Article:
Radiohead: Soaring melodies and analog noise at the Greek Theatre in Berkeley

Radiohead: Soaring melodies and analog noise at the Greek Theatre in Berkeley

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For Radiohead’s second night in the picturesque Greek Theatre, we were blessed with a beautiful and balmy evening in Berkeley. The opening act, Dudu Tassa & The Kuwaitis, an Israeli cross-cultural project came on at 6:30pm sharp and played an entertaining set. As with most things Radiohead, it was a tasteful, off-the-wall choice for a supporting act.

But by 7:30pm, the anticipation for Thom Yorke and the rest of the band was tremendous. Joining Yorke was the usual touring lineup of Ed O’Brien, Jonny and Colin Greenwood, Phil Selway, and guest drummer Clive Deamer. They opened with three songs from their latest album, “A Moon Shaped Pool:” “Daydreaming,” “Desert Island Disk”, and “Ful Stop.”  Radiohead’s live sets are  always a fluid, unpredictable trip through their full discography. Of the 25 song set, only 6 came from their latest album. High points in the set were a powerful rendition of “Airbag” from “OK Computer,” which is celebrating the 20th anniversary of its release this year, and “There There,” from “Hail to the Thief.”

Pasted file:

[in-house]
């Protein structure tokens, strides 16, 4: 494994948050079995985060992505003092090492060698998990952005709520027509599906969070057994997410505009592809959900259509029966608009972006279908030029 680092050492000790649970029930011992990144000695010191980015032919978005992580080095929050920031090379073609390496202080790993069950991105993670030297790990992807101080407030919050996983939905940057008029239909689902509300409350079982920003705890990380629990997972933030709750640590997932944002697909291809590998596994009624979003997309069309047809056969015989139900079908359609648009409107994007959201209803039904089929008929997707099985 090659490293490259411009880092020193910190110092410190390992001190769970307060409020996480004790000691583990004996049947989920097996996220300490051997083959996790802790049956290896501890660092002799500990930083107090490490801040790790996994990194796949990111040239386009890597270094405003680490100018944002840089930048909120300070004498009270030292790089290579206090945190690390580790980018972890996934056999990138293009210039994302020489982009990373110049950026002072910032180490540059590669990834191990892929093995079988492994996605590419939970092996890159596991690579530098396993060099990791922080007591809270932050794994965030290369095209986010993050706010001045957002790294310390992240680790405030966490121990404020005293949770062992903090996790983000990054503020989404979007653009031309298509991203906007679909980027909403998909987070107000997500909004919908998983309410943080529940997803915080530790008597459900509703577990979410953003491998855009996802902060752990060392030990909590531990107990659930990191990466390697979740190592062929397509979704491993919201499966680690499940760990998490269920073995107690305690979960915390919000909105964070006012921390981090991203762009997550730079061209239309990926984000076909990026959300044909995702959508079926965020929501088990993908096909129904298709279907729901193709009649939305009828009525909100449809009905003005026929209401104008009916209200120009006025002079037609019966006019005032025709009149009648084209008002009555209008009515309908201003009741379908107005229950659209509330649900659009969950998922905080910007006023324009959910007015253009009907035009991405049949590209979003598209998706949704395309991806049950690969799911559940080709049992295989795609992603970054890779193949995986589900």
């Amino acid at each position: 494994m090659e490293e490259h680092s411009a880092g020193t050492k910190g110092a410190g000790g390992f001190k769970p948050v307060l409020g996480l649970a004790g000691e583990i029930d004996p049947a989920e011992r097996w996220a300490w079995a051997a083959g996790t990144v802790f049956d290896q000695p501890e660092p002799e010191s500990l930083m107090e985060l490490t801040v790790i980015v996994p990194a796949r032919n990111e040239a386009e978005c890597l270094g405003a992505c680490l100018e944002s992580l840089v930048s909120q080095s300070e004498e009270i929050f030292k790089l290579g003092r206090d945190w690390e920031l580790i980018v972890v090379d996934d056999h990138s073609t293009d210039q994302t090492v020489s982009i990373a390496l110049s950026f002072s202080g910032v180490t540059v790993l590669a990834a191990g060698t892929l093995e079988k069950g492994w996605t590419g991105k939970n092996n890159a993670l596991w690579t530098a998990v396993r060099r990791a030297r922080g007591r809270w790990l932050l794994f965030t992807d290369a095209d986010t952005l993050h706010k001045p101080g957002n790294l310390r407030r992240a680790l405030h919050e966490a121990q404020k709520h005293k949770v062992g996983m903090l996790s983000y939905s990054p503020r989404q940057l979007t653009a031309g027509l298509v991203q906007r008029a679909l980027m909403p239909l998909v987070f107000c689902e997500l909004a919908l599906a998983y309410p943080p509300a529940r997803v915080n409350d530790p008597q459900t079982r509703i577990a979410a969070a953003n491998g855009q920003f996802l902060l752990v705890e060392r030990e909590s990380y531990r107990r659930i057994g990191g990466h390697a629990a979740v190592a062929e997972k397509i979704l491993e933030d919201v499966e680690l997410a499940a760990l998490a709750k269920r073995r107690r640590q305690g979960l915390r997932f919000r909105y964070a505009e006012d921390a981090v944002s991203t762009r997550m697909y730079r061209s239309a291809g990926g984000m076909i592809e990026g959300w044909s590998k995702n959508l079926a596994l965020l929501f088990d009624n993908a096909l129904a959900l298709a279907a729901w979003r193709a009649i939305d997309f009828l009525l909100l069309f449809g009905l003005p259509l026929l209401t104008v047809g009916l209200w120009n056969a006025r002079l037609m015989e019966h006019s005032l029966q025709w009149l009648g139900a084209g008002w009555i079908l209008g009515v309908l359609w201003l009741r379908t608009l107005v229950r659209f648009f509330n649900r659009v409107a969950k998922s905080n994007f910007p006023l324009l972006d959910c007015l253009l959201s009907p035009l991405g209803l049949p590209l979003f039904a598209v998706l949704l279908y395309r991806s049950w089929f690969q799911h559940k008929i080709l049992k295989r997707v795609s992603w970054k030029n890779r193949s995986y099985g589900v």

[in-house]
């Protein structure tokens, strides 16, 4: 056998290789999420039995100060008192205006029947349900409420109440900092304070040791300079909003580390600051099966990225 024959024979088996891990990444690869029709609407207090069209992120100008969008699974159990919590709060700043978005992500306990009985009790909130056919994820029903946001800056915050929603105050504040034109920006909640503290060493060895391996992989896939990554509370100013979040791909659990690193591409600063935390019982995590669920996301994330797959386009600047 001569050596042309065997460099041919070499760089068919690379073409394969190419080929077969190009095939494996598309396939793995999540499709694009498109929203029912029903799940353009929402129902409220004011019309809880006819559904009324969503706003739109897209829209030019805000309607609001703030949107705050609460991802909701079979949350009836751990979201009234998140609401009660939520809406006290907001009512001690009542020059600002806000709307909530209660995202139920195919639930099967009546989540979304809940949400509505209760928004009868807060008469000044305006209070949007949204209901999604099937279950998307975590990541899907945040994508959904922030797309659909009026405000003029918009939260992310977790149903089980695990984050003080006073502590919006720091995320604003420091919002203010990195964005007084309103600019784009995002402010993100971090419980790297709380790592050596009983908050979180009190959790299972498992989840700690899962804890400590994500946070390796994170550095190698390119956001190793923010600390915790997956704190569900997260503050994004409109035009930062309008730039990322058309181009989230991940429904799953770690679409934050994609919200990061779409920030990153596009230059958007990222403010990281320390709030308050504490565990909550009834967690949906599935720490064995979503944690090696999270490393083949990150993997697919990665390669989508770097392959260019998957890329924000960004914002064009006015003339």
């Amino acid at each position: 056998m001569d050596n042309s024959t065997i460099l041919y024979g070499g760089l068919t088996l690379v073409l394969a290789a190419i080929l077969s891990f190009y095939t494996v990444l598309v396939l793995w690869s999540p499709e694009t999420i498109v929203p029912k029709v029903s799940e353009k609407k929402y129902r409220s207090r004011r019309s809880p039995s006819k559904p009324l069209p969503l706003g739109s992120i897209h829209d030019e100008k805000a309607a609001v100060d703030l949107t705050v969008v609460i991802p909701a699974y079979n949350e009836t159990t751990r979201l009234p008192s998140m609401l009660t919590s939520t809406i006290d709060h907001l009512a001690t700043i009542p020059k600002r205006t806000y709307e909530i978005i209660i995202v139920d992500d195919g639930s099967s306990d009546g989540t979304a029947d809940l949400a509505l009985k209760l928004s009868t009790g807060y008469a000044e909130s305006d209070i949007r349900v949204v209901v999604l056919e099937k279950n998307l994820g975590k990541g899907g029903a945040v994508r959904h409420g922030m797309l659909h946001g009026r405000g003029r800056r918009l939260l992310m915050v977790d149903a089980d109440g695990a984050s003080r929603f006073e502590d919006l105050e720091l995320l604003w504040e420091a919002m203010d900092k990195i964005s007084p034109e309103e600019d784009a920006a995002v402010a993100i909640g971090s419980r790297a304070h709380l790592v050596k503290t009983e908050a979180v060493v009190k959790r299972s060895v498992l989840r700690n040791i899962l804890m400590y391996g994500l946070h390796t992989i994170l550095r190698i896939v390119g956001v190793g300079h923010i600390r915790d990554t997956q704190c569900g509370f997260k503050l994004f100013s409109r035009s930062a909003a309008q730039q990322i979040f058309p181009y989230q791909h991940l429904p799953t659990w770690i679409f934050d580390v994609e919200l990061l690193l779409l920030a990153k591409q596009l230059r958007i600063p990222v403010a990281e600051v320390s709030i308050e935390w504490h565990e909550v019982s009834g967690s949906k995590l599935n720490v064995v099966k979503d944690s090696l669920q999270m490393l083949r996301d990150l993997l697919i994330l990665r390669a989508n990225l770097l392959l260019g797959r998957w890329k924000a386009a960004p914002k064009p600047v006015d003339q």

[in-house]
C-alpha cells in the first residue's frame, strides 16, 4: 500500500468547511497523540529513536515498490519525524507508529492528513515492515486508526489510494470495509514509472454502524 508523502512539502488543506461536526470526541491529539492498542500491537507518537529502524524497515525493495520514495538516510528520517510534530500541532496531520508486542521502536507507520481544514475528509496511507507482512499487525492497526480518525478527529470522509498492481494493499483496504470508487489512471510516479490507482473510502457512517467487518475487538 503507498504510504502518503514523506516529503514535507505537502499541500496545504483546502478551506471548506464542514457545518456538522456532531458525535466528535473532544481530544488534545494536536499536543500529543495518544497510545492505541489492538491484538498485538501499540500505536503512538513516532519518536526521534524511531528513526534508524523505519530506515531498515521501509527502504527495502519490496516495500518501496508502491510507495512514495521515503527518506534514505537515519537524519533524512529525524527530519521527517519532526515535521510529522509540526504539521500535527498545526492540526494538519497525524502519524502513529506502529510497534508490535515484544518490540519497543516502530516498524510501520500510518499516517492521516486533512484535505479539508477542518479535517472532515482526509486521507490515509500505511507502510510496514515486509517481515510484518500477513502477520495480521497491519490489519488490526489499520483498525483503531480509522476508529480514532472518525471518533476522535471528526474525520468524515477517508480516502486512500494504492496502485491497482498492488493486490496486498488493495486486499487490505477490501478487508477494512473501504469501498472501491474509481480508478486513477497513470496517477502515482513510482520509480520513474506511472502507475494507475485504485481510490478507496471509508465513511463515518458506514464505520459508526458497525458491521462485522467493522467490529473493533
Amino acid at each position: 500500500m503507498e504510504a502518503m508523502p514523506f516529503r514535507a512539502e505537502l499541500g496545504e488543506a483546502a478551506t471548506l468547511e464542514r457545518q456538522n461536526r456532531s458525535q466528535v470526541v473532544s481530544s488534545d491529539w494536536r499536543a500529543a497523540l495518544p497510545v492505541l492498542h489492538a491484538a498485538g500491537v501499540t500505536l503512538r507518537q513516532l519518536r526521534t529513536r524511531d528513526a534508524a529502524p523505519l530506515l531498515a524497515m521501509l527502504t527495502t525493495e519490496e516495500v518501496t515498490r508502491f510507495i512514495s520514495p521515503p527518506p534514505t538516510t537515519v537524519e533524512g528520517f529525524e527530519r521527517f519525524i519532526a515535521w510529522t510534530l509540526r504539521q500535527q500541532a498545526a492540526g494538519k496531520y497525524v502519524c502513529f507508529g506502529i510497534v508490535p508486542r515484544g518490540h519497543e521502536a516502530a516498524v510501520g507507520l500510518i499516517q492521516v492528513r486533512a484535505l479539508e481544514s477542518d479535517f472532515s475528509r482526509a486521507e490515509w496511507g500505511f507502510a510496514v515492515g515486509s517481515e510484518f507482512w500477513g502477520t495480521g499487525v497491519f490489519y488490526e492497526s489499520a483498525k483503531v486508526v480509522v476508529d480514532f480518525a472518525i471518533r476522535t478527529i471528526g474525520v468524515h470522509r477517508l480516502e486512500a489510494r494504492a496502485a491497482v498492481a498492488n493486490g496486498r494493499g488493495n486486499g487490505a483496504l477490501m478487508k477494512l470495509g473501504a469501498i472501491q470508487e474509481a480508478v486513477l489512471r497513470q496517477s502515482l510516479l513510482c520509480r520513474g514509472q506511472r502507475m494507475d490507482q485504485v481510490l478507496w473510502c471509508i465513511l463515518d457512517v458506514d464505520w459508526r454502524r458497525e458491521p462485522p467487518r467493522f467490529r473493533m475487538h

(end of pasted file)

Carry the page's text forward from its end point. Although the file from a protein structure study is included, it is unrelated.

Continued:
A six piece band with bass, two drummers, and three guitarists conjures images of prog rock at its worst, but the way Radiohead deploys its musicians is what makes them unique, and for a band with three guitarists, their sound is very un-guitar like. Jonny Greenwood tortures and twists his guitar into the sounds that you hear on their post-“Kid A” albums, and Ed O’Brien is continuously adjusting the speed/duration of his sampled and looped guitar chords to create noises like those in the outro of “Climbing Up The Walls.” Together with the two drummers (Portishead drummer Clive Deamer doubling up with Phil Selway), the overall performance is amazingly “analog,” Yes, there is clearly midi sync between the drum beats and the delay loops, but no sequencing or pre-recorded noises that I could detect. It was real-time performance art and not the “off-line programming” that many EDM acts specialize in.
But the most memorable moment of the night might well be Yorke’s “save” of the delicate song “Give up the Ghost”. While laying down the backing loops, Yorke looked across to Jonny Greenwood and punctuated the vocal track with the expletive “Aaaw Sheeeit” –  which then looped around every 8 bars for the rest of the performance. Apart from a fit of giggles, he played through to the end of the song to the delighted whoops and cheers of the audience. What a pro. Watch the video here:

Overall, it was an evening full of outstanding creativity, musicianship and showmanship, covering the spectrum from grungy indie guitar rock through EDM, and even Krautrock. If you ever have the chance to see Radiohead perform live, I highly recommend it, no matter your taste in musical genres.